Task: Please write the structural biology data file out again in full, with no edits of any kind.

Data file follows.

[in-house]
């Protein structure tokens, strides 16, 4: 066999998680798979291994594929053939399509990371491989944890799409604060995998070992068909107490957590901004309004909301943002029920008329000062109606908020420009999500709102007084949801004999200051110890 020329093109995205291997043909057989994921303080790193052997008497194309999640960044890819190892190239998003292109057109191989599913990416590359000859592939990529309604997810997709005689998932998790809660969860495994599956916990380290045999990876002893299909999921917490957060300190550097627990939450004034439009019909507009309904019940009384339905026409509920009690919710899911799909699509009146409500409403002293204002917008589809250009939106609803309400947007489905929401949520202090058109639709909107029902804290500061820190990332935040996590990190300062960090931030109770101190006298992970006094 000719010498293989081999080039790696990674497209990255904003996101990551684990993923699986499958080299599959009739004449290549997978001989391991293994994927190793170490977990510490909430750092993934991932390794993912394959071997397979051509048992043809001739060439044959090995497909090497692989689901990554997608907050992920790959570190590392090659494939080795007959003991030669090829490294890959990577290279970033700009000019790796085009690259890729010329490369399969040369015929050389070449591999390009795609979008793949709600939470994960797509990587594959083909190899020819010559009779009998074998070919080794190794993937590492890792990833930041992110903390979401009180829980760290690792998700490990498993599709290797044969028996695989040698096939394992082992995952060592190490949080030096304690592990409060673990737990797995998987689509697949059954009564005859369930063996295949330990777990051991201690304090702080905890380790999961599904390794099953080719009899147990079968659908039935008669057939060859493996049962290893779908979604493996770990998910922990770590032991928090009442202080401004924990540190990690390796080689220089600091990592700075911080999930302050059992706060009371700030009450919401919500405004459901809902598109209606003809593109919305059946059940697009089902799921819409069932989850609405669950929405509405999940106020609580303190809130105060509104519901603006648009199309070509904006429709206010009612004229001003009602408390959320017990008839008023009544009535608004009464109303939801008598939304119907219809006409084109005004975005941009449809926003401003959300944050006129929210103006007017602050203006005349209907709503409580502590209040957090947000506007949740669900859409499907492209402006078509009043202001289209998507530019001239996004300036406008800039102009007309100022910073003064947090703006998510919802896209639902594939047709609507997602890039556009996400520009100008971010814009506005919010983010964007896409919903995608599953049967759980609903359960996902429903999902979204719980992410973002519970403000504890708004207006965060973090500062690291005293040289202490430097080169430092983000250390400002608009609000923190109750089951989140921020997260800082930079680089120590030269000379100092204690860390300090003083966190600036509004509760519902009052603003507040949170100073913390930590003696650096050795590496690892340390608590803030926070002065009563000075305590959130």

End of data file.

[in-house]
């Protein structure tokens, strides 16, 4: 066999998680798979291994594929053939399509990371491989944890799409604060995998070992068909107490957590901004309004909301943002029920008329000062109606908020420009999500709102007084949801004999200051110890 020329093109995205291997043909057989994921303080790193052997008497194309999640960044890819190892190239998003292109057109191989599913990416590359000859592939990529309604997810997709005689998932998790809660969860495994599956916990380290045999990876002893299909999921917490957060300190550097627990939450004034439009019909507009309904019940009384339905026409509920009690919710899911799909699509009146409500409403002293204002917008589809250009939106609803309400947007489905929401949520202090058109639709909107029902804290500061820190990332935040996590990190300062960090931030109770101190006298992970006094 000719010498293989081999080039790696990674497209990255904003996101990551684990993923699986499958080299599959009739004449290549997978001989391991293994994927190793170490977990510490909430750092993934991932390794993912394959071997397979051509048992043809001739060439044959090995497909090497692989689901990554997608907050992920790959570190590392090659494939080795007959003991030669090829490294890959990577290279970033700009000019790796085009690259890729010329490369399969040369015929050389070449591999390009795609979008793949709600939470994960797509990587594959083909190899020819010559009779009998074998070919080794190794993937590492890792990833930041992110903390979401009180829980760290690792998700490990498993599709290797044969028996695989040698096939394992082992995952060592190490949080030096304690592990409060673990737990797995998987689509697949059954009564005859369930063996295949330990777990051991201690304090702080905890380790999961599904390794099953080719009899147990079968659908039935008669057939060859493996049962290893779908979604493996770990998910922990770590032991928090009442202080401004924990540190990690390796080689220089600091990592700075911080999930302050059992706060009371700030009450919401919500405004459901809902598109209606003809593109919305059946059940697009089902799921819409069932989850609405669950929405509405999940106020609580303190809130105060509104519901603006648009199309070509904006429709206010009612004229001003009602408390959320017990008839008023009544009535608004009464109303939801008598939304119907219809006409084109005004975005941009449809926003401003959300944050006129929210103006007017602050203006005349209907709503409580502590209040957090947000506007949740669900859409499907492209402006078509009043202001289209998507530019001239996004300036406008800039102009007309100022910073003064947090703006998510919802896209639902594939047709609507997602890039556009996400520009100008971010814009506005919010983010964007896409919903995608599953049967759980609903359960996902429903999902979204719980992410973002519970403000504890708004207006965060973090500062690291005293040289202490430097080169430092983000250390400002608009609000923190109750089951989140921020997260800082930079680089120590030269000379100092204690860390300090003083966190600036509004509760519902009052603003507040949170100073913390930590003696650096050795590496690892340390608590803030926070002065009563000075305590959130």